Felicity Griffin Clark, Poppies at Hadrian’s Villa
In the last weeks before lockdown in Italy, I was busy researching for my big studio project for 2020. Amazon Wardrobe was to be multimedia exploration of powerful women in the ancient world, focusing on Amazons and Etruscan women, using textile art, mixed media, painting and installations. I planned to have at least the core of the project down in time for Rome Art Week in October.
I had done a lot of academic research in 2019, and now had started to do site visits in and around Rome looking at artefacts and tomb paintings. A couple of pieces were done and others were in the sampling and testing stage.
And then we went into lockdown. Technically I should have been able to keep working, as my studio is in our apartment. But the fear and surreality of being in the middle of a pandemic seemed to come down like a curtain, cutting me off from the old pre-coronavirus world. I couldn’t think about my project, much less work on it.
But I knew that art was my way to deal with difficult, painful feelings and situations. So I went into the studio and drew. And I watched videos on Instagram. Specifically, I found Isolation Art School, an initiative set up by British artist Keith Tyson. Here were manageable, bite-sized tutorials aimed at people who were stuck at home, scared and in need of a creative distraction.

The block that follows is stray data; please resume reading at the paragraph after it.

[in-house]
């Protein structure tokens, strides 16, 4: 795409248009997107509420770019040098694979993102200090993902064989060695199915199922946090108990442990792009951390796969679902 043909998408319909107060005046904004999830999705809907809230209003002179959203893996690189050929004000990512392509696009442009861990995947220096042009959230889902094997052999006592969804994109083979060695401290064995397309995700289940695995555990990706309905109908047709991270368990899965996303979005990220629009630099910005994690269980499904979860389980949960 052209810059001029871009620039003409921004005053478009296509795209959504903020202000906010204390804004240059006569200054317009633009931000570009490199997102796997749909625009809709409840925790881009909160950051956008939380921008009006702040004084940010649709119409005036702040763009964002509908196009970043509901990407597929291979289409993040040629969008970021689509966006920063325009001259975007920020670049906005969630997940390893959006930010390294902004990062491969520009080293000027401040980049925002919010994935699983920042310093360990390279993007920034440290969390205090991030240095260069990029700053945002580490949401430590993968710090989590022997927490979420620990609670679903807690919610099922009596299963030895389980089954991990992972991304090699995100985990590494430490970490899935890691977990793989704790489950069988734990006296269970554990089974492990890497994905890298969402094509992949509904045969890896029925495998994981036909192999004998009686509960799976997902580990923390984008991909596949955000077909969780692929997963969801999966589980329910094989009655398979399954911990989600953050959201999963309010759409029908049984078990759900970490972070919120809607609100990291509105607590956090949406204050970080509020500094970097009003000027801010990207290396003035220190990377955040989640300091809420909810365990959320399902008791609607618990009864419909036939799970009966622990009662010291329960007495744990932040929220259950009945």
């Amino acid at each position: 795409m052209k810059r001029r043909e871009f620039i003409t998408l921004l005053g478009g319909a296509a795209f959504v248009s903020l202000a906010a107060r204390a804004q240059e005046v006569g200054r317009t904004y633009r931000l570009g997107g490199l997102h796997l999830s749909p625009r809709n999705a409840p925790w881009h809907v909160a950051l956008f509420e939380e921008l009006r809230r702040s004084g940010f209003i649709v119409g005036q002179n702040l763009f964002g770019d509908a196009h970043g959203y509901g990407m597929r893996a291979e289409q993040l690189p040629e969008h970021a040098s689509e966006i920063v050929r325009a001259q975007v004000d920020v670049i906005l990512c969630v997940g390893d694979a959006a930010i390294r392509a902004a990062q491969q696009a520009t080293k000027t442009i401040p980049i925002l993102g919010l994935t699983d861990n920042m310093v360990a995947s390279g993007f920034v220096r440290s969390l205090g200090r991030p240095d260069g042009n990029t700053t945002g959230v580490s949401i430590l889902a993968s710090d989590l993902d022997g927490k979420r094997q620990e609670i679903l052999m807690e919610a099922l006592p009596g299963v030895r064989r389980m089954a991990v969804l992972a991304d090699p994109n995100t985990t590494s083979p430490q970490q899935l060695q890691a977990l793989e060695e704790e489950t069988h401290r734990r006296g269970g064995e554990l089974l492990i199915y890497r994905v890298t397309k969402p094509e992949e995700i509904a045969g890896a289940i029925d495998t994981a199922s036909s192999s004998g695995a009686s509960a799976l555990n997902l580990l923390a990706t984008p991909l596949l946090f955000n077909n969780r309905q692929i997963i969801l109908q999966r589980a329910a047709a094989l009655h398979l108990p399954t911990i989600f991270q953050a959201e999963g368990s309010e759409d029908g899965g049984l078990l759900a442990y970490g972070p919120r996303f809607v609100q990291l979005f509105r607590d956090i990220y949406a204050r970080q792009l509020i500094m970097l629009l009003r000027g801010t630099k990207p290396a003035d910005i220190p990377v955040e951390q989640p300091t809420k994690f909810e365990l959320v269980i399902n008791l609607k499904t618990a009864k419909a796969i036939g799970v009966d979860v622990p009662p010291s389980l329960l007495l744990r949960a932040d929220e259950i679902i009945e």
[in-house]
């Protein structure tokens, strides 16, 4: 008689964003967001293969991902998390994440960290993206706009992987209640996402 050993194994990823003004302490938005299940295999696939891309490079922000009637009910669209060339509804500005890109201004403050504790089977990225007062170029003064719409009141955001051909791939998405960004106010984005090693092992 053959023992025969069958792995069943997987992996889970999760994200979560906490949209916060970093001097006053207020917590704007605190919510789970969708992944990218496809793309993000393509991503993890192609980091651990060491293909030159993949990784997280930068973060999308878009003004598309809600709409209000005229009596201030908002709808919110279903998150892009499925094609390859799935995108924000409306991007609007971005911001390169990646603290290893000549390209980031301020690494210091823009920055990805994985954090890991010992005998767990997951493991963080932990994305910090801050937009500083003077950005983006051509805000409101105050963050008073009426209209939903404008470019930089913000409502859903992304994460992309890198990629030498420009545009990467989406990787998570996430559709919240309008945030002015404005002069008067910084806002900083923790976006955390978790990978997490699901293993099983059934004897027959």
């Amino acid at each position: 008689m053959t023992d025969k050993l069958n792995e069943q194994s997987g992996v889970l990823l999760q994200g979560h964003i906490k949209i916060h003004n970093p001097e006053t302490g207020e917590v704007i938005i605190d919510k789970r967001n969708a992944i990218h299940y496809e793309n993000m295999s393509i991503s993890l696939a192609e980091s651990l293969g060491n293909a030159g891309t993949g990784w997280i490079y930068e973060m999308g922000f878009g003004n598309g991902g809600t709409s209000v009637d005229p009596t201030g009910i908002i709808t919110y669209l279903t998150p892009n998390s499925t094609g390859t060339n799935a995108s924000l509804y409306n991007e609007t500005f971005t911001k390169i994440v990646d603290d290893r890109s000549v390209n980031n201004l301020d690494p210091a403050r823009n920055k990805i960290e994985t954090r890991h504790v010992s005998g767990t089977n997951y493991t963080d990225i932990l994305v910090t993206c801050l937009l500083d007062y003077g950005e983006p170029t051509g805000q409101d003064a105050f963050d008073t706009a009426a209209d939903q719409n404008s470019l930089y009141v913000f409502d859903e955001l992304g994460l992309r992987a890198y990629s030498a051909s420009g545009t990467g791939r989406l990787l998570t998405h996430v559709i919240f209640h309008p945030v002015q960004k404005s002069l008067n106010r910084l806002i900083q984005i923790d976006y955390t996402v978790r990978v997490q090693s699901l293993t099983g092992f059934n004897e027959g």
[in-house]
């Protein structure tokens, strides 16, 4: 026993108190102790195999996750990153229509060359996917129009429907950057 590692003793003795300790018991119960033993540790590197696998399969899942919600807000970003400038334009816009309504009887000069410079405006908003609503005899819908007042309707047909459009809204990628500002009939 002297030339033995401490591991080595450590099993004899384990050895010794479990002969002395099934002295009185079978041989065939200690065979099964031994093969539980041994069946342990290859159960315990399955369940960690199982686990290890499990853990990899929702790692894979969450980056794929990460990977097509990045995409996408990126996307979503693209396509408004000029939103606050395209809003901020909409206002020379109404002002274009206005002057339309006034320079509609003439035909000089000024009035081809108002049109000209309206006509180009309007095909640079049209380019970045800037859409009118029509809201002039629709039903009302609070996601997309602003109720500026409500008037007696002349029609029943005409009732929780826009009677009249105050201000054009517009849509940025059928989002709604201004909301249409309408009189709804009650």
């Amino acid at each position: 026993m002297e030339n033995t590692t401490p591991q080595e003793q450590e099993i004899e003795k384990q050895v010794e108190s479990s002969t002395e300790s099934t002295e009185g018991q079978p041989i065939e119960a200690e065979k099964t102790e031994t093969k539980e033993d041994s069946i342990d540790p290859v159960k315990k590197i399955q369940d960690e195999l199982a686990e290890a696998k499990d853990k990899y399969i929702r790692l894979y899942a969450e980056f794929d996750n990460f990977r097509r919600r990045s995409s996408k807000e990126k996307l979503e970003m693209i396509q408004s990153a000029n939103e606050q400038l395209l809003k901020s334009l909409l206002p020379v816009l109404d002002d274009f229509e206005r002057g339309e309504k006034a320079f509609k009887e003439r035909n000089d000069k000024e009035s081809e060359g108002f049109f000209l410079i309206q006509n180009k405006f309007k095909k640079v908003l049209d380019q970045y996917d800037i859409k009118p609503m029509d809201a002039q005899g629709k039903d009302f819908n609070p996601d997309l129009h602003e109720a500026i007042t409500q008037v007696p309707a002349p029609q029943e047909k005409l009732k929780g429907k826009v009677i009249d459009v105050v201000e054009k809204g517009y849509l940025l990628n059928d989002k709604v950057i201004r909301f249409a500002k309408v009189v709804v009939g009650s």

And it worked. I watched tutorials on drawing, oil painting, portraiture and watercolours. There was a short video of a former president of the Royal Academy talking about the freedom and possibilities of watercolour, the intensities and layers of colour that you could achieve. And the constant message from all the artists – that there was no one correct way to do art. Just have a go.
And I started playing. I got out my box of watercolour paints that I had tucked away and started doing ‘proper’ watercolour painting. And I was hooked.
Painting became the only time when the outside world drifted away. I only thought about what the paint was doing, what effects I could achieve and slowly some themes emerged.
I remembered the feeling of lying in an olive grove at Hadrian’s Villa last summer. The colour of the light, the insect’s view of the world through grasses, poppies and cornflowers.
For the time it took to make a painting I forgot about coronavirus, and lockdown and separation. Art, as it always has, gave me a lifeline to a different world.
Felicity Griffin Clark:
Artist, curator and co-director of Counterweave Arts Gallery & Workshop, I am an Australian mixed media and textile artist based in Rome. I have been working with textiles since 2005 and have exhibited in Australia, the UK, Italy, Germany, France, South Africa and the United States.
I use a range of media and techniques to combine colours, textures and meanings in unconventional ways. I like to learn traditional craft skills and use them unexpectedly: embroidery and sutures, textiles, goldwork, silk, old linens, mulberry bark and porcelain slip. I like people to be puzzled and intrigued by my work: able to recognise elements (such as embroidery stitches) but surprised by the context, or by the meaning of the work.